What is Chondrodermatitis?
Chondrodermatitis, CNH or Winkler’s Disease is a common but not commonly understood complaint affecting the helix or antehelix of the ear. Unless treated correctly the problem is chronic and leads to years of disturbed sleep.
What does chondrodermatitis look like?
The condition initially presents itself as a sore or painful lesion on the outer ear. You may first notice it as a small, red patch of skin. It will be persistent and tender to the touch. As the skin continues to deteriorate it will eventually turn into an open wound with scaly flecks. As the deterioration continues, the tissue breakdown will go further than the skin and will ultimately affect the cartilage. At this point the wound will be incredibly painful to the touch and represents the final stage of the condition. However, worry not, the condition is not fatal, just terribly unpleasant and uncomfortable.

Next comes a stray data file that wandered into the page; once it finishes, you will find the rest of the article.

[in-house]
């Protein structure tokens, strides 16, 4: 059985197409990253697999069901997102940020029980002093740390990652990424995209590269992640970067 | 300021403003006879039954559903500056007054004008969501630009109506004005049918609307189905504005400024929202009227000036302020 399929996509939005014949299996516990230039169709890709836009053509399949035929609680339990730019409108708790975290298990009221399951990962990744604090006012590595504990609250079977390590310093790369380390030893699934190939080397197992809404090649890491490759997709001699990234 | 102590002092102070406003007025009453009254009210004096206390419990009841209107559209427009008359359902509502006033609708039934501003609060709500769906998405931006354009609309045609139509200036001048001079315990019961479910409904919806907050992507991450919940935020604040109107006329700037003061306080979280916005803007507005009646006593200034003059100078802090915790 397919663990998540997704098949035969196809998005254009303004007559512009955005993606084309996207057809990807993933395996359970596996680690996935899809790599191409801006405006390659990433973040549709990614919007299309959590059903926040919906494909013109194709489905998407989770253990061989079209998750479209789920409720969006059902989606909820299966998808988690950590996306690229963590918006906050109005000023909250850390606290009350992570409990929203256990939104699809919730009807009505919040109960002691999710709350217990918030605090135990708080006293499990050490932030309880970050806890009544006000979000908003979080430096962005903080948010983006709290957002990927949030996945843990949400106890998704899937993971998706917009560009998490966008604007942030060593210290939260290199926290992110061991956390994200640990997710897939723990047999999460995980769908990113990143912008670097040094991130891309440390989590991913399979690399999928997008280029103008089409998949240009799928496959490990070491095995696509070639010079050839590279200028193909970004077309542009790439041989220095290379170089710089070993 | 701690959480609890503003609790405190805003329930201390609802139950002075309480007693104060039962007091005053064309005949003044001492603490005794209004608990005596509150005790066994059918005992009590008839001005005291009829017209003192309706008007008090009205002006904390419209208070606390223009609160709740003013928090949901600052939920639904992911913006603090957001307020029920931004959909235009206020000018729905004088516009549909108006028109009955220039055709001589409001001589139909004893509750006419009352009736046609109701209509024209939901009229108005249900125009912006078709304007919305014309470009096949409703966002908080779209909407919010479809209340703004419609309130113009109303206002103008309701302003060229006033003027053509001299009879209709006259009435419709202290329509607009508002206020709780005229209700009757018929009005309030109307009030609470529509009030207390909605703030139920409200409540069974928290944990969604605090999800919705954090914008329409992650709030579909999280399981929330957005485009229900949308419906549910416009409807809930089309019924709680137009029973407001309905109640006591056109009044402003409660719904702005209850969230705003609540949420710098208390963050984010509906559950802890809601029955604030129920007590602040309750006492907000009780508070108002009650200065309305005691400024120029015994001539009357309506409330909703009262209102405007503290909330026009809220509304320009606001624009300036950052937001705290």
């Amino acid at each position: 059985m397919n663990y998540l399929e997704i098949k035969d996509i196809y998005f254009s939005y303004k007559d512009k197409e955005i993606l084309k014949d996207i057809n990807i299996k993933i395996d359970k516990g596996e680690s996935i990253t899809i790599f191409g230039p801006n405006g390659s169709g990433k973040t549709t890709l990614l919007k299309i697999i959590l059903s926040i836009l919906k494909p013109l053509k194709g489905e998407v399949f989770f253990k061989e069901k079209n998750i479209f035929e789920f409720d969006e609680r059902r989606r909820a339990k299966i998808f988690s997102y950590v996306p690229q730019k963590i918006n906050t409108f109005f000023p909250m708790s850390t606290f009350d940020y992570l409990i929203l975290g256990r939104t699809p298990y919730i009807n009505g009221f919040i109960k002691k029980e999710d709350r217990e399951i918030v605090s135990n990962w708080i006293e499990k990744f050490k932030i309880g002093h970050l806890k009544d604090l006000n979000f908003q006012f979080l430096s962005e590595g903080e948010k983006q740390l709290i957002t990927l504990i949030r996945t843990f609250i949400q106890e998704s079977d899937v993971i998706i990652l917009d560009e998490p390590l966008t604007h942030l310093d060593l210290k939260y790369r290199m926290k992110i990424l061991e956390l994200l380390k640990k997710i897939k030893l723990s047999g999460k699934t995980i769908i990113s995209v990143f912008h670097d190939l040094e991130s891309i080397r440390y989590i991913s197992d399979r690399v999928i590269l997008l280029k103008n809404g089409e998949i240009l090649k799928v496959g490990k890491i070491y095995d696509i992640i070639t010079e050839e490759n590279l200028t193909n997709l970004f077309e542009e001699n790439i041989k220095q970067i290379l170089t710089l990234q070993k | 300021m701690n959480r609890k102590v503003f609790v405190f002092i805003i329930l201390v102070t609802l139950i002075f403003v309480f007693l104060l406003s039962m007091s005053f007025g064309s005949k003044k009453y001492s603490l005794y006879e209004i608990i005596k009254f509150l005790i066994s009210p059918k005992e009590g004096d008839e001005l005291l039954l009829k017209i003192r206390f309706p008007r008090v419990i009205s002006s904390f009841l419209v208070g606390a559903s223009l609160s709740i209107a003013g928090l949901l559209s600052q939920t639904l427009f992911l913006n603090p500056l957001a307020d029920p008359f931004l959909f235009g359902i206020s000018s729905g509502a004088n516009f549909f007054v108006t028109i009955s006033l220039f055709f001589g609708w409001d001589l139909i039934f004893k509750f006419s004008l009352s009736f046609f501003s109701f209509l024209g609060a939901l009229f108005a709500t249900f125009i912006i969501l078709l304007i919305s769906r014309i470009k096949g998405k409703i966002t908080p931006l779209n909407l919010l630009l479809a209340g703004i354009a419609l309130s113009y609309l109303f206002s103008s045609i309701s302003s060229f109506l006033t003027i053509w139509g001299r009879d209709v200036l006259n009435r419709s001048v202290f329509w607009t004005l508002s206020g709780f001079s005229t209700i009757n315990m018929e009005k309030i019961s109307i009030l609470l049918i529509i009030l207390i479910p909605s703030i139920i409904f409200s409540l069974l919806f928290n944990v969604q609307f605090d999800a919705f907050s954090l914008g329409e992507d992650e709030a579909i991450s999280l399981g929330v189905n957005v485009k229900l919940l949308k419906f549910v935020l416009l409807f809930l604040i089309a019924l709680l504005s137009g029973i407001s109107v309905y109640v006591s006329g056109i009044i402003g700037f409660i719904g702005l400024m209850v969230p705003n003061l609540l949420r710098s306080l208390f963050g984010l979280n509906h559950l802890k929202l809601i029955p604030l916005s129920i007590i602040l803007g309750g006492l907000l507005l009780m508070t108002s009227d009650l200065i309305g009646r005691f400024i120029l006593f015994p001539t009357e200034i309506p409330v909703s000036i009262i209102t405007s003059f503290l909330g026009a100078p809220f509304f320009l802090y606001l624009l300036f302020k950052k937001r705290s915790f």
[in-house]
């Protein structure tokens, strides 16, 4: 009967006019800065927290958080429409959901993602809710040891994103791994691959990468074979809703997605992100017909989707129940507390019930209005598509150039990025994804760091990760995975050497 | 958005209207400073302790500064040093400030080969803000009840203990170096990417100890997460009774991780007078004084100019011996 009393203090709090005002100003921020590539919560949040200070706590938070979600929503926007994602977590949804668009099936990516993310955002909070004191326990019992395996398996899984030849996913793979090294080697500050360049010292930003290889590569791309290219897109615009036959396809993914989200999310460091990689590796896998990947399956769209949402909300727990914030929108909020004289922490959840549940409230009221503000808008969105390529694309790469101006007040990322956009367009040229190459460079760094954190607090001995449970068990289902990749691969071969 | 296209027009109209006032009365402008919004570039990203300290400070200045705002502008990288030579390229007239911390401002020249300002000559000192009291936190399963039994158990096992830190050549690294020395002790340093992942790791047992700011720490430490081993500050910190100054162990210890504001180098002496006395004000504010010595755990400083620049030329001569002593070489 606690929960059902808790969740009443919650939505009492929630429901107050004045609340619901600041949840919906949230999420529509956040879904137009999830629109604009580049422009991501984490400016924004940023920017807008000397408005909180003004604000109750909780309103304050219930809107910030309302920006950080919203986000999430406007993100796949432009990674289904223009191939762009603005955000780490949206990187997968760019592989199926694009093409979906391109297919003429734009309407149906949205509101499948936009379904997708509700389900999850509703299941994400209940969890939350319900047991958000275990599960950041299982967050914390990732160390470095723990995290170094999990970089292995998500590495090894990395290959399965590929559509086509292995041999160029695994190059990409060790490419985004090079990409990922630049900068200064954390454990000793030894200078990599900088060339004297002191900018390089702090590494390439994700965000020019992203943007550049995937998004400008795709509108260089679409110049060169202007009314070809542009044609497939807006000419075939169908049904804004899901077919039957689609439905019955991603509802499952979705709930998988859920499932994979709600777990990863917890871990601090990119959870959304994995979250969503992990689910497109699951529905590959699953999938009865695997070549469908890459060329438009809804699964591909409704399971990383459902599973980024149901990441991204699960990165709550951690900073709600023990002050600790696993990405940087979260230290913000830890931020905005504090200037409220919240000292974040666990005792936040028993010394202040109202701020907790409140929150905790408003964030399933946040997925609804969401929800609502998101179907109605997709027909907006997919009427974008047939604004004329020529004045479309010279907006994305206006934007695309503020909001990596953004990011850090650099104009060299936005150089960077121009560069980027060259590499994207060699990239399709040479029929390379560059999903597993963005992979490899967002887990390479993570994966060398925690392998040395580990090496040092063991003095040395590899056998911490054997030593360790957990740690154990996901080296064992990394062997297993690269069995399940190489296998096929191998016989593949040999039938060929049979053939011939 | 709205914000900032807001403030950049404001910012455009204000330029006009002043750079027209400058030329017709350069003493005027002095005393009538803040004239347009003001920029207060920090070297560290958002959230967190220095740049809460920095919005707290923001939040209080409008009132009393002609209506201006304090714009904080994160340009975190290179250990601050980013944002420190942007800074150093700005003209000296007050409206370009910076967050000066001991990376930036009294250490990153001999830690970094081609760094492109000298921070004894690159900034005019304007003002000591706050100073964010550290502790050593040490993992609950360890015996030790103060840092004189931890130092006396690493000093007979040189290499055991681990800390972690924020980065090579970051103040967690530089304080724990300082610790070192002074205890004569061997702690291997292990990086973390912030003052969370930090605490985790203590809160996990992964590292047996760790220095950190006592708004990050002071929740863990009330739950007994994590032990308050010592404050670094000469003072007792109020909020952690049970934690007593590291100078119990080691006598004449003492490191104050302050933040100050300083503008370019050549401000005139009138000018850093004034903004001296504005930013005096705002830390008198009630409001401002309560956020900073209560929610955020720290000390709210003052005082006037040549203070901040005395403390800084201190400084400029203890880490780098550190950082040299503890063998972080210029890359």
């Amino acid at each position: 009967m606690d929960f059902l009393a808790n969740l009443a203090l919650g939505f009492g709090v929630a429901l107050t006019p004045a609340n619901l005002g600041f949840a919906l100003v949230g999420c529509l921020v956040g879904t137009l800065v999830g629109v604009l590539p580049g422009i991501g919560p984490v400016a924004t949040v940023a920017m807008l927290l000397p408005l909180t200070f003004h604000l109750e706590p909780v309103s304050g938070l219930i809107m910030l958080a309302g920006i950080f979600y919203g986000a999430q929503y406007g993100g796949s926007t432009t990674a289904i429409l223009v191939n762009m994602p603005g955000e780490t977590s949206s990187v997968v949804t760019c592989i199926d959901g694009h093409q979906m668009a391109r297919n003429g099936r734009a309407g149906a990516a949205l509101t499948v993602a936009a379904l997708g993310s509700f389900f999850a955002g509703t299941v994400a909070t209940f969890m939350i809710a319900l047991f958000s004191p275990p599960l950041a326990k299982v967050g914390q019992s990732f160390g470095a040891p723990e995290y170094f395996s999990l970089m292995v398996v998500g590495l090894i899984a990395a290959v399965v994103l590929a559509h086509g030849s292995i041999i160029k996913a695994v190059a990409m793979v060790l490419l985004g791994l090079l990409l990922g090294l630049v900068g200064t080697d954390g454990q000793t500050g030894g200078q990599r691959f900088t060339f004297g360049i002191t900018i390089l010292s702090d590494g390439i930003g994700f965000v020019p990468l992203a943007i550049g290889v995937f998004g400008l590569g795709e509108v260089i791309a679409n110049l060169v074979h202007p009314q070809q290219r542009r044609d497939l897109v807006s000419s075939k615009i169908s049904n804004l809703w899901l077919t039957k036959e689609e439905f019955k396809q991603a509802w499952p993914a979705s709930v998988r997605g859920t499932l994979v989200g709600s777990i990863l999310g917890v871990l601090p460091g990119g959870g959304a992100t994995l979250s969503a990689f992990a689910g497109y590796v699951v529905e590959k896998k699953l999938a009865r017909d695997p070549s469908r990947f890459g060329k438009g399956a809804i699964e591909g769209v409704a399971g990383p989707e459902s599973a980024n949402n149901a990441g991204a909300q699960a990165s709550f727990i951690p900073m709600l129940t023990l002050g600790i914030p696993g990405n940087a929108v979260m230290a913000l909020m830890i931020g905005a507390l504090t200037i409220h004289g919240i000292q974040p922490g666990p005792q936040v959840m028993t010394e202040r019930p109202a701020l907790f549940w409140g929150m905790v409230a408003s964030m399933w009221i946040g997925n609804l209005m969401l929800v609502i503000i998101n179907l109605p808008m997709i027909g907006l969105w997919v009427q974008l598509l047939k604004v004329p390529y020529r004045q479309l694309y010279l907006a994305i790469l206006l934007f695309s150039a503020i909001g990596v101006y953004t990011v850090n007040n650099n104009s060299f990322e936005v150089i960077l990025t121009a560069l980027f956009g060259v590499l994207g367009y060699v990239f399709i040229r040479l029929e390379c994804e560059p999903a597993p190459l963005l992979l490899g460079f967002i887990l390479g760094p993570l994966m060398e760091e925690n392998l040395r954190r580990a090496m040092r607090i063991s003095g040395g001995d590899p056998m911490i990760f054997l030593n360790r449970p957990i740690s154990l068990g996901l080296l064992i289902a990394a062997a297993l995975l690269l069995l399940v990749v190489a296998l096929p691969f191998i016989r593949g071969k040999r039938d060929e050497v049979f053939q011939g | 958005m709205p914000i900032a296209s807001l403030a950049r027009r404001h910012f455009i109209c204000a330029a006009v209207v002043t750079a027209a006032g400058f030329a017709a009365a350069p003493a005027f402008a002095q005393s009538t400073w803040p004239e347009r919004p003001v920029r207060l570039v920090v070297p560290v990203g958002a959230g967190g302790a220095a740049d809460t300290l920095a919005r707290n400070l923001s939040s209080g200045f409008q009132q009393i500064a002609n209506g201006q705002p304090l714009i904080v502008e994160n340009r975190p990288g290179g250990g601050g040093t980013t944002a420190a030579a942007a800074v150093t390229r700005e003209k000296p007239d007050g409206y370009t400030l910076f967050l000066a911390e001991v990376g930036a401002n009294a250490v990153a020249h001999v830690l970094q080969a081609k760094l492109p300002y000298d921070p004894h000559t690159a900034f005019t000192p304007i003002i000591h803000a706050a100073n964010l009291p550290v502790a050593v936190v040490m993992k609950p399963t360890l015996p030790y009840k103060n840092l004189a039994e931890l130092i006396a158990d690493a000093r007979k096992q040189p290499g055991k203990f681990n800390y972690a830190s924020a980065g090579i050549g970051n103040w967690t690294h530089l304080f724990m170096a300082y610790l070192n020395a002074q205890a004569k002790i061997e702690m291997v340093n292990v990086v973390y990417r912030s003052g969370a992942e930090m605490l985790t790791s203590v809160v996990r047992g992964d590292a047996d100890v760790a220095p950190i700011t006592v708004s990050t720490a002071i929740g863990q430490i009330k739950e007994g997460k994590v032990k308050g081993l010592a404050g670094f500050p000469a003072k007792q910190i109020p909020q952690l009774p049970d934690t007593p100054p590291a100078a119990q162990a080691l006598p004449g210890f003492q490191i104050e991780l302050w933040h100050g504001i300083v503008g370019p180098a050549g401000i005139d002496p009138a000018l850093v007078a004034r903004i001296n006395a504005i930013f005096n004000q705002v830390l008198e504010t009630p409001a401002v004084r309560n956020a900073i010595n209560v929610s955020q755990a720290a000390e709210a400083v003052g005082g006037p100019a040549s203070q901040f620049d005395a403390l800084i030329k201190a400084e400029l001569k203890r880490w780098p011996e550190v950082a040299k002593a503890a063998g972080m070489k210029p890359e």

Chondrodermatitis’s march from a small red patch of skin to a full-on pressure sore is a long but inexorable one. Unless it is treated early and correctly, of course. For more information on treatment methods follow this link: Chondrodermatitis
How is Chondrodermatitis caused?
Chondrodermatitis is caused by friction and pressure working against the skin of the ear. The condition affects the outer ear because that is the part which comes into contact with the fabric of your pillow. It is the pillow rubbing against your ear, night after night, which provides the friction necessary to degenerate the skin.
How is chondrodermatitis treated?
Your doctor may prescribe steroid creams and other such ointments however unless you address the root cause of the problem, that is to say the friction of your own pillow, you will not stop CNH from forming. The only way to effectively cure it is to remove the source of friction and pressure entirely. To do this you can use a special CNH pillow with a hole in it. Such pillows can be found online. Google around and you will find one.
Do you want to know more about Chondrodermatitis or other related ear conditions? If so follow this link here: ear pain help.